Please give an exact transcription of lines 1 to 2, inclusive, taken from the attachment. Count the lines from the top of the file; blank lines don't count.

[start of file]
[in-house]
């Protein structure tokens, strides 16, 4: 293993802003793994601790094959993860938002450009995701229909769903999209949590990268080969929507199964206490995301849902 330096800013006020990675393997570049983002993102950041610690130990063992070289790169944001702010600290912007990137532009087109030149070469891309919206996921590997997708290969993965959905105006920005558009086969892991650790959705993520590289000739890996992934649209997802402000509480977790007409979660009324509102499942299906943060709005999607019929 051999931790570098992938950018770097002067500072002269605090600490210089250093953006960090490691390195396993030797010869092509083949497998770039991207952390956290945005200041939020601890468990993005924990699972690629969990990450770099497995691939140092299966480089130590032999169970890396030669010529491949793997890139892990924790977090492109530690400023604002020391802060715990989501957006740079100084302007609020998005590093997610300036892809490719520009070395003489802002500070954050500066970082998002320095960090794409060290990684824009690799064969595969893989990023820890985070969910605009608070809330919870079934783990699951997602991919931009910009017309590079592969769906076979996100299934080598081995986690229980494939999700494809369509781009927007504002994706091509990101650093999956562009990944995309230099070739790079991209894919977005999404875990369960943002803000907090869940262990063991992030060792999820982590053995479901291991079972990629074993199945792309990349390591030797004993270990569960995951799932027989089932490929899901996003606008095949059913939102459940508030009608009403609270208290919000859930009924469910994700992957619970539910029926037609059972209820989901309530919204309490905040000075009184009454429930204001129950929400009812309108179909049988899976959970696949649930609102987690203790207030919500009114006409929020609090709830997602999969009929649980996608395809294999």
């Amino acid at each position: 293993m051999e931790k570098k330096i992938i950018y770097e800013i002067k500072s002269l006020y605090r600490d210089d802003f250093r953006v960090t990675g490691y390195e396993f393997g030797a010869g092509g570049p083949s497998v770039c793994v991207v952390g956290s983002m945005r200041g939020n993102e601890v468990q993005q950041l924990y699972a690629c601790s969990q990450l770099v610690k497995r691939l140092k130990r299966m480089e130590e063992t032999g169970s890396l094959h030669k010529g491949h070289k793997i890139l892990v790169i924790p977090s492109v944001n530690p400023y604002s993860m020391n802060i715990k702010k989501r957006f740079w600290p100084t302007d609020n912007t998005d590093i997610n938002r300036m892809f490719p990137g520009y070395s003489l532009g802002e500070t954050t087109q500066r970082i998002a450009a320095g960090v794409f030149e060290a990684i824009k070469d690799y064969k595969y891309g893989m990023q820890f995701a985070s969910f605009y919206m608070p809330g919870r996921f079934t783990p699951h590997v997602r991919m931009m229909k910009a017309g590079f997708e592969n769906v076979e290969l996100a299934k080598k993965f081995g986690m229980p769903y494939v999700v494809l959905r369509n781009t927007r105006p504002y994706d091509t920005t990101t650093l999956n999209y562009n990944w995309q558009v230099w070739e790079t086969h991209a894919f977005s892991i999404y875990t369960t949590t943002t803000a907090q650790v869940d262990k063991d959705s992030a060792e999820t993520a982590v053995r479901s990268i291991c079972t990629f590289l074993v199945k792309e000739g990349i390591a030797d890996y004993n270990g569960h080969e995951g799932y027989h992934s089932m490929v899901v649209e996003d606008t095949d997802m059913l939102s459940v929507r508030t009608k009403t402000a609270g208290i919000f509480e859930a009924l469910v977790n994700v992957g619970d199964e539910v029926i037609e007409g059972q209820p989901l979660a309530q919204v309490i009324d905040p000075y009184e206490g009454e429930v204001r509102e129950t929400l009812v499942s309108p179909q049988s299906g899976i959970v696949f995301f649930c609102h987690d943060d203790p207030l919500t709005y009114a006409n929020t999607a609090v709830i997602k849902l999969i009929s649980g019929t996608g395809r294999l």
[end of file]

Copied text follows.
[in-house]
């Protein structure tokens, strides 16, 4: 293993802003793994601790094959993860938002450009995701229909769903999209949590990268080969929507199964206490995301849902 330096800013006020990675393997570049983002993102950041610690130990063992070289790169944001702010600290912007990137532009087109030149070469891309919206996921590997997708290969993965959905105006920005558009086969892991650790959705993520590289000739890996992934649209997802402000509480977790007409979660009324509102499942299906943060709005999607019929 051999931790570098992938950018770097002067500072002269605090600490210089250093953006960090490691390195396993030797010869092509083949497998770039991207952390956290945005200041939020601890468990993005924990699972690629969990990450770099497995691939140092299966480089130590032999169970890396030669010529491949793997890139892990924790977090492109530690400023604002020391802060715990989501957006740079100084302007609020998005590093997610300036892809490719520009070395003489802002500070954050500066970082998002320095960090794409060290990684824009690799064969595969893989990023820890985070969910605009608070809330919870079934783990699951997602991919931009910009017309590079592969769906076979996100299934080598081995986690229980494939999700494809369509781009927007504002994706091509990101650093999956562009990944995309230099070739790079991209894919977005999404875990369960943002803000907090869940262990063991992030060792999820982590053995479901291991079972990629074993199945792309990349390591030797004993270990569960995951799932027989089932490929899901996003606008095949059913939102459940508030009608009403609270208290919000859930009924469910994700992957619970539910029926037609059972209820989901309530919204309490905040000075009184009454429930204001129950929400009812309108179909049988899976959970696949649930609102987690203790207030919500009114006409929020609090709830997602999969009929649980996608395809294999």